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How Open Offices Affect Workplace Investigations

Dec 13, 2016
Deb Muller

Are you part of the 70 percent of U.S. offices with no or low partitions?

The open-office wave has undoubtedly soaked offices around the country. In the shuffle to appeal to millennial talent, however, organizations are finding difficulty maintaining daily office procedures. A result of open-office spaces, The Washington Post reports erosion of “workers’ attention spans, productivity, creative thinking, and satisfaction.”


But open-offices affect more than productivity; they make workplace investigations difficult to navigate—and budgetary benefits of modern floor plans can be lost to ineffective investigations.

How Do I Perform a Workplace Investigation in an Open Office?

Like the creativity involved with the open-office aesthetic, some ingenuity will be needed to keep information and interviews confidential and employees safe.

Consider Implementing a System to Report Concerns Anonymously

It might be difficult for employees to find a time and/or place to address concerns in an open office. Employees might feel uncomfortable approaching HR with a concern. Organizations can provide an opportunity for employee relations issues to be reported in a variety of ways, including:

  • Webforms
  • Anonymous Hotline
  • Complaint Forms

Offering the ability for employees to voice concerns from a private space, either by phone or electronically, may provide crucial insight otherwise gone unheard.

Establish a Private Location for Interviews

Even before an allegation is made, organizations with an open office setup should determine locations where workplace investigation interviews are to be held. Provide a location or dedicated room where employees can comfortably voice her/his concern(s).

Consider these questions when developing a strategy for creating an appropriate interview space:

  • Is there a private location in the office that is not a fishbowl?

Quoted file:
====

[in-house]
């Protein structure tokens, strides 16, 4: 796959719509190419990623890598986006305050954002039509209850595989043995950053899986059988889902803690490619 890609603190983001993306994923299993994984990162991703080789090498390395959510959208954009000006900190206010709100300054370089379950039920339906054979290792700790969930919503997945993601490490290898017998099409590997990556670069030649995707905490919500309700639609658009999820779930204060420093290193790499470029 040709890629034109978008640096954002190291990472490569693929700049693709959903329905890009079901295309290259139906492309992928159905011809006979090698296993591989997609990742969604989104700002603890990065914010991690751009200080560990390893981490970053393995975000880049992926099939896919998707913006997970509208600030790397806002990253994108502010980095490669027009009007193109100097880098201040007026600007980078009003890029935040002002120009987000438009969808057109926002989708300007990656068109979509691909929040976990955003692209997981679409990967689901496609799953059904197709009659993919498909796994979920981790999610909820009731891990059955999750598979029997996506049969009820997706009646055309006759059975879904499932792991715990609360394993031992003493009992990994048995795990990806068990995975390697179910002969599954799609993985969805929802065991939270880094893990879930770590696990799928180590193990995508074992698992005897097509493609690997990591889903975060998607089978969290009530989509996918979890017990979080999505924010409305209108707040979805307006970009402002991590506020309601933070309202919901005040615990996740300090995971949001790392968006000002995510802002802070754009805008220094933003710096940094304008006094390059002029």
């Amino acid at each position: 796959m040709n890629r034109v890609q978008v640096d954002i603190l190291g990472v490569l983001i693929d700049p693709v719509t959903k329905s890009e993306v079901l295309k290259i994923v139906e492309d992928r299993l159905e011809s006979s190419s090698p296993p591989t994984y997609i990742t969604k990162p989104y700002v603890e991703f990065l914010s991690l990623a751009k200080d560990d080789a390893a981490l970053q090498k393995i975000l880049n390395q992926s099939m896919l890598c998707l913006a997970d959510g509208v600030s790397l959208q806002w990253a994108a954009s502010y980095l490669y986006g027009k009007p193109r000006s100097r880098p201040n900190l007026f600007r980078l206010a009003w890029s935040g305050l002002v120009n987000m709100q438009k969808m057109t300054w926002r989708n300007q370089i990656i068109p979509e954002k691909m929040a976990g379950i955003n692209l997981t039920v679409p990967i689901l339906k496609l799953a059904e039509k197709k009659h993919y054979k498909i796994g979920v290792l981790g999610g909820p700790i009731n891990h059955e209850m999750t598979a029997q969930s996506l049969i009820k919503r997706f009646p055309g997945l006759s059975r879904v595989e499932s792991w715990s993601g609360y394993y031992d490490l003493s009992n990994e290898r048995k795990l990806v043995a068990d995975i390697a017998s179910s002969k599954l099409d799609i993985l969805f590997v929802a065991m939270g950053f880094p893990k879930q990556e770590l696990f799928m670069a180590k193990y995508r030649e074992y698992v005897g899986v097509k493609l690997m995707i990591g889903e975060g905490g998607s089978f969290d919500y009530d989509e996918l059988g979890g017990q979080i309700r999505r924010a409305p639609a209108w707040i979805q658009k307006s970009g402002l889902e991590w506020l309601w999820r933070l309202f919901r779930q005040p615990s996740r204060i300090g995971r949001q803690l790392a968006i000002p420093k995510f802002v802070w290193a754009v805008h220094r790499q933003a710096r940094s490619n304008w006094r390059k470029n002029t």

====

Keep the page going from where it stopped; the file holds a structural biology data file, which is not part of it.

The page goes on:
• Is there a private location within the building where the interview can be conducted?
  • Is there a convenient location outside the office that could be used when available?
  • Are witnesses willing to speak off-site?
  • Are witnesses willing to speak outside of work hours?

Note: If interviews are conducted outside work hours, make sure to determine whether you are required to compensate the employee for this time. Ensure compliance is preserved by reviewing and following state/federal laws and regulations.

Store Confidential Documents in a Secure and Safe Location

Confidential workplace investigation documents and evidence must be limited to viewing by leadership and the HR professional in role of Investigator.

Our own 2016 Employee Relations Benchmark Study found risky trends for storing sensitive employee relations documentation in over 50% of participating organizations.

Ensure HR investigators have a confidential and secure location to store documentation related to on-going or historical investigations. Consider digital storage of documents and evidence to minimize exposed or lost confidential documents.

Draw a Conclusion and Take Action

Use the established safe location to conduct interviews when discussing employee complaints or concerns, next-steps, and other actions drawn from the conclusion of the investigation.

Deb Muller
Deb Muller is the CEO of HR Acuity, employee relations case management and investigations software that combines documentation, process, and human expertise so organizations can meet the challenge of managing employee relations in the modern world.

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